How The Daily Coronavirus Briefings Became the New MAGA Rally

“Gee, that’s too bad,” a smirking Trump replied, when told by a reporter that Mitt Romney was self-isolating after coming into contact with Senator Paul, who tested positive for the coronavirus.

The reporter, sensing Trump’s delight, asked if Trump was showing sarcasm.

“No, none whatsoever,” Trump happily said.

The daily coronavirus briefing, meant to update the American public on the fast-growing epidemic, has quickly degenerated into a campaign style event for President Trump in an election year.

President Trump, given direct access to the televisions of around eight million Americans, has decided to use this platform as a vehicle to air grievances against his enemies, both real and imagined.

When Trump isn’t poking fun at Republican Mitt Romney, he’s lashing out at Democratic governors.

“I want them to be appreciative,” Trump explained.

Washington Governor Jay Inslee, who Trump had previously called a snake, is “constantly chirping and I guess complaining,” according to the president.

Trump, apparently forgetting the Michigan governor’s name, referred to Gretchen Whitmer as “the young, a woman governor.”

“She has no idea what’s going on,” said Trump.

Launching ad hominem attacks on other politicians is a national past time of Trump campaign rallies. When he senses a lull in the stadium, Trump will often evoke Hillary Clinton or Hunter Biden to awaken the crowd.

A chanting crowd is a happy crowd.

“He’s agitating to get back on the campaign trail, that without the MAGA rallies, he’s sort of lost, and that explains what tends to sound like open mic night at the briefings than any sort of health information being dispenses from the White House briefing room,” MSNBC host Nicolle Wallace noted.

The “fake news” media, a usual punching bag at campaign rallies, has also received scathing criticism from the president at the coronavirus briefings.

During a tense exchange with ABC News’ Jonathan Karl over ventilators, President Trump cut off the veteran reporter and said, “look, don’t be a cutie pie, okay?”

Later, Trump unleashed a self-victimizing, missing-the-mark tangent that only he could give.

A Washington Post reporter asked President Trump if he would commit that none of the taxpayer stimulus money would go towards his personal properties.

“Nobody cared” that he donated his presidential salary, Trump complained. “Nobody said thank you, nobody said thank you very much.”

Notably missing was any public commitment that the president would recuse his private businesses from any taxpayer fund.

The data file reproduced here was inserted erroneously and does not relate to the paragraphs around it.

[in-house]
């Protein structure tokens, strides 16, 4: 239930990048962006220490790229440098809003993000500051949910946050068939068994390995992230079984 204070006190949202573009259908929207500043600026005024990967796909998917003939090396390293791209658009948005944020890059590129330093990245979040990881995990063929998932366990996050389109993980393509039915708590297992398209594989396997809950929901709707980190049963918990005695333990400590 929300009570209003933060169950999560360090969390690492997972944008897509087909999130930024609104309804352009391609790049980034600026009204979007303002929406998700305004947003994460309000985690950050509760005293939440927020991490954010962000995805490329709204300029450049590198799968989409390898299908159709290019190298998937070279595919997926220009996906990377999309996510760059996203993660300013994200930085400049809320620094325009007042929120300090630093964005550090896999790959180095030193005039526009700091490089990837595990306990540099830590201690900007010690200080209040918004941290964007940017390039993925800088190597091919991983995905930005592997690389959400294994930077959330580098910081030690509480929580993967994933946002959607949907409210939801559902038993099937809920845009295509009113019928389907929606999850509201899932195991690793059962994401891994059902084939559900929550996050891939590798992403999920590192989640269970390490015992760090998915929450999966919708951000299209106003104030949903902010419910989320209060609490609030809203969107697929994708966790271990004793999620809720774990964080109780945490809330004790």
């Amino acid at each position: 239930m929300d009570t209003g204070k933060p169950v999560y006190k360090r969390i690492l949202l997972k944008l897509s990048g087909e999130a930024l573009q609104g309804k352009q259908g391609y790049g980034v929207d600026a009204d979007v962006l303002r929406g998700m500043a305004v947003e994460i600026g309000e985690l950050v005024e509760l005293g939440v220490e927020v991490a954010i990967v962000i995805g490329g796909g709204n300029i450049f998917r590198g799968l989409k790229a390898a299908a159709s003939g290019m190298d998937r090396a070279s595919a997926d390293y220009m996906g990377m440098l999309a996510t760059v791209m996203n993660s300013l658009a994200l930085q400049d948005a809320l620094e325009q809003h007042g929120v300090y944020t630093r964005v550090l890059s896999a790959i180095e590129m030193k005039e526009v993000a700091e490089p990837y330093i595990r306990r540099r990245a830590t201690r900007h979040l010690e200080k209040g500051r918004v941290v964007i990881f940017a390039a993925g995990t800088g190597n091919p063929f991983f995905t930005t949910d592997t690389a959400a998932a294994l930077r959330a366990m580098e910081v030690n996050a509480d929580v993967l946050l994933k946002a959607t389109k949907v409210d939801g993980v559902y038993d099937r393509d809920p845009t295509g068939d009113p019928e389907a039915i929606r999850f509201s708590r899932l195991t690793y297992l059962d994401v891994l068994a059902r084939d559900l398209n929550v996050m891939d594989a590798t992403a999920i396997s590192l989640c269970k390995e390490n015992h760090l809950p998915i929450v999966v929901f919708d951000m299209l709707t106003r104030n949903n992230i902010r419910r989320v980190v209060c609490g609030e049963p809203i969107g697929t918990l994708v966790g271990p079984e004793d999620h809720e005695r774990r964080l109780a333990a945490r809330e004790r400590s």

Sidestepping the question, President Trump retreated to his self-victimization island, of which he is a frequent goer.

CNN’s fact checker, Daniel Dale, also noticed similarities between Trump’s rhetoric at the coronavirus briefings and at campaign rallies.

“We heard (Trump) use the phrase ‘big, beautiful wall,’ we heard him complain of ‘abuse’ by members of NATO, single out the trade practices of the European Union,” Dale said.

“And so I think while there is some important health and medical information being presented at these briefings, especially by people like Dr. Fauci, there is also Trump using this as a political platform to promote the messages that he’s not able to promote at rallies because he can’t hold rallies right now,” Dale also said.

Occasionally, while taking breaks from his self-aggrandizing soliloquy, President Trump will stumble onto actual medical information.

The problem, of course, is that much of it is incorrect.

On March 6, for example, Trump claimed that, “anybody that needs a test, gets a test. We — they’re there. They have the tests. And the tests are beautiful.”

Ignoring the “tests are beautiful” comment, the US has been dragging behind other nations in testing capabilities, and Vice President Pence later had to clarify that “we don’t have enough tests today to meet what we anticipate will be the demand goin forward.”

A few days prior, Trump also announced that a vaccine would quickly be available, despite his own government acknowledging it would take over a year to develop such a cure.

When Trump stays on topic, the medical information is misleading at best, or wrong at worst. When he veers off topic to whine about his normal gripes, we are all invited to a campaign rally that none of us signed up for.

“He misses his rallies, he misses the road,” Associated Press reporter Jonathan Lemire recently said. “And that’s why, despite a number of senior aides telling him he should not be appearing at the briefing every day he insists that he will.”

Trump will be back on the campaign road eventually. Until then, enjoy the coronavirus briefings.

political science researcher. former valedictorian. reader/writer. host of “Politics Mostly” podcast.

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